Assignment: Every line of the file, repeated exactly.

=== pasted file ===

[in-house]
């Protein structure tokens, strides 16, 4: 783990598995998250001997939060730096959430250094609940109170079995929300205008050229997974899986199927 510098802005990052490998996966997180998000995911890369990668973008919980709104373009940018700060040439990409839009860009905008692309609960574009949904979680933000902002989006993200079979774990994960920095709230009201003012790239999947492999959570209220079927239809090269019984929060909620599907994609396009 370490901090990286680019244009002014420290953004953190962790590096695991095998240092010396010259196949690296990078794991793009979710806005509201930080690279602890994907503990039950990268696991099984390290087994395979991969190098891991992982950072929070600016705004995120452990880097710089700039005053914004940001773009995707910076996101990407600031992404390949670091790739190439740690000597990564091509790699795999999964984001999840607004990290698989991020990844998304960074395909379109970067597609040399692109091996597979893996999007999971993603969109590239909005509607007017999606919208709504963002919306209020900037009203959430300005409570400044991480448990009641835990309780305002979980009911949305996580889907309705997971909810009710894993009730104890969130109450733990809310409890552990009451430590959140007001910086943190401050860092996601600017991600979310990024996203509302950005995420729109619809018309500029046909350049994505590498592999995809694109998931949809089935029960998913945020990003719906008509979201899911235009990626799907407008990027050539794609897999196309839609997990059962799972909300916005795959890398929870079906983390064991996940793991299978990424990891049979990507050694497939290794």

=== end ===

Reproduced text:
[in-house]
């Protein structure tokens, strides 16, 4: 783990598995998250001997939060730096959430250094609940109170079995929300205008050229997974899986199927 510098802005990052490998996966997180998000995911890369990668973008919980709104373009940018700060040439990409839009860009905008692309609960574009949904979680933000902002989006993200079979774990994960920095709230009201003012790239999947492999959570209220079927239809090269019984929060909620599907994609396009 370490901090990286680019244009002014420290953004953190962790590096695991095998240092010396010259196949690296990078794991793009979710806005509201930080690279602890994907503990039950990268696991099984390290087994395979991969190098891991992982950072929070600016705004995120452990880097710089700039005053914004940001773009995707910076996101990407600031992404390949670091790739190439740690000597990564091509790699795999999964984001999840607004990290698989991020990844998304960074395909379109970067597609040399692109091996597979893996999007999971993603969109590239909005509607007017999606919208709504963002919306209020900037009203959430300005409570400044991480448990009641835990309780305002979980009911949305996580889907309705997971909810009710894993009730104890969130109450733990809310409890552990009451430590959140007001910086943190401050860092996601600017991600979310990024996203509302950005995420729109619809018309500029046909350049994505590498592999995809694109998931949809089935029960998913945020990003719906008509979201899911235009990626799907407008990027050539794609897999196309839609997990059962799972909300916005795959890398929870079906983390064991996940793991299978990424990891049979990507050694497939290794």